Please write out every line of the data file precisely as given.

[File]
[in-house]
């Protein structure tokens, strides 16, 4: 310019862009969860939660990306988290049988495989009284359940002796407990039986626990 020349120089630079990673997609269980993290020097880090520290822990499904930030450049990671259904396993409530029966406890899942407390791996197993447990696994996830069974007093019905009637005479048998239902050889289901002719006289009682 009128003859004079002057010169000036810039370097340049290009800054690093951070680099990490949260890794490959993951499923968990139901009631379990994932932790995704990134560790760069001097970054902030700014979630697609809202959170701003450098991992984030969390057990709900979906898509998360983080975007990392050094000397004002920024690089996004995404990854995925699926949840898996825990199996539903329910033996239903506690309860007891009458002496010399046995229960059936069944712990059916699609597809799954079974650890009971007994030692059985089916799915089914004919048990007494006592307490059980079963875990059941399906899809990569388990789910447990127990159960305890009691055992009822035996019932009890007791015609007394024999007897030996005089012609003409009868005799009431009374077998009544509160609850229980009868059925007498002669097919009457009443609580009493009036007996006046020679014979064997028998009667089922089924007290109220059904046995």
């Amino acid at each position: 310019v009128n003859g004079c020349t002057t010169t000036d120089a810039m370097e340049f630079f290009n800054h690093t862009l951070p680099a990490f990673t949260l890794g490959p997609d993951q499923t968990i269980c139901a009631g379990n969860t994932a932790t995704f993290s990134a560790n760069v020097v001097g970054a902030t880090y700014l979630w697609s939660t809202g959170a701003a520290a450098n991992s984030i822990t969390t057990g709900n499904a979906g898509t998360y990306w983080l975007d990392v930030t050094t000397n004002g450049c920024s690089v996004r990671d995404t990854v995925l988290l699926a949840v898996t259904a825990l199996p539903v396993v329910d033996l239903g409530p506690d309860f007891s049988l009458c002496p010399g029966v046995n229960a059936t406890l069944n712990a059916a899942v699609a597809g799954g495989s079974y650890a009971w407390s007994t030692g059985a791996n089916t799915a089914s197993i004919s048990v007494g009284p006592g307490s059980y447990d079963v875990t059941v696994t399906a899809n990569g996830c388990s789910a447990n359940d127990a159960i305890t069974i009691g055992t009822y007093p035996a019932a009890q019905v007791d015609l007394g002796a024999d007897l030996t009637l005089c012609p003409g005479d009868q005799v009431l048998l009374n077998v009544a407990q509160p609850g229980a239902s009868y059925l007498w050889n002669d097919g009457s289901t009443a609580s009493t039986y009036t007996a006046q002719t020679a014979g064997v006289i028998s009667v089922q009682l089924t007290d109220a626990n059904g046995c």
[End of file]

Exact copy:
[in-house]
């Protein structure tokens, strides 16, 4: 310019862009969860939660990306988290049988495989009284359940002796407990039986626990 020349120089630079990673997609269980993290020097880090520290822990499904930030450049990671259904396993409530029966406890899942407390791996197993447990696994996830069974007093019905009637005479048998239902050889289901002719006289009682 009128003859004079002057010169000036810039370097340049290009800054690093951070680099990490949260890794490959993951499923968990139901009631379990994932932790995704990134560790760069001097970054902030700014979630697609809202959170701003450098991992984030969390057990709900979906898509998360983080975007990392050094000397004002920024690089996004995404990854995925699926949840898996825990199996539903329910033996239903506690309860007891009458002496010399046995229960059936069944712990059916699609597809799954079974650890009971007994030692059985089916799915089914004919048990007494006592307490059980079963875990059941399906899809990569388990789910447990127990159960305890009691055992009822035996019932009890007791015609007394024999007897030996005089012609003409009868005799009431009374077998009544509160609850229980009868059925007498002669097919009457009443609580009493009036007996006046020679014979064997028998009667089922089924007290109220059904046995």
């Amino acid at each position: 310019v009128n003859g004079c020349t002057t010169t000036d120089a810039m370097e340049f630079f290009n800054h690093t862009l951070p680099a990490f990673t949260l890794g490959p997609d993951q499923t968990i269980c139901a009631g379990n969860t994932a932790t995704f993290s990134a560790n760069v020097v001097g970054a902030t880090y700014l979630w697609s939660t809202g959170a701003a520290a450098n991992s984030i822990t969390t057990g709900n499904a979906g898509t998360y990306w983080l975007d990392v930030t050094t000397n004002g450049c920024s690089v996004r990671d995404t990854v995925l988290l699926a949840v898996t259904a825990l199996p539903v396993v329910d033996l239903g409530p506690d309860f007891s049988l009458c002496p010399g029966v046995n229960a059936t406890l069944n712990a059916a899942v699609a597809g799954g495989s079974y650890a009971w407390s007994t030692g059985a791996n089916t799915a089914s197993i004919s048990v007494g009284p006592g307490s059980y447990d079963v875990t059941v696994t399906a899809n990569g996830c388990s789910a447990n359940d127990a159960i305890t069974i009691g055992t009822y007093p035996a019932a009890q019905v007791d015609l007394g002796a024999d007897l030996t009637l005089c012609p003409g005479d009868q005799v009431l048998l009374n077998v009544a407990q509160p609850g229980a239902s009868y059925l007498w050889n002669d097919g009457s289901t009443a609580s009493t039986y009036t007996a006046q002719t020679a014979g064997v006289i028998s009667v089922q009682l089924t007290d109220a626990n059904g046995c």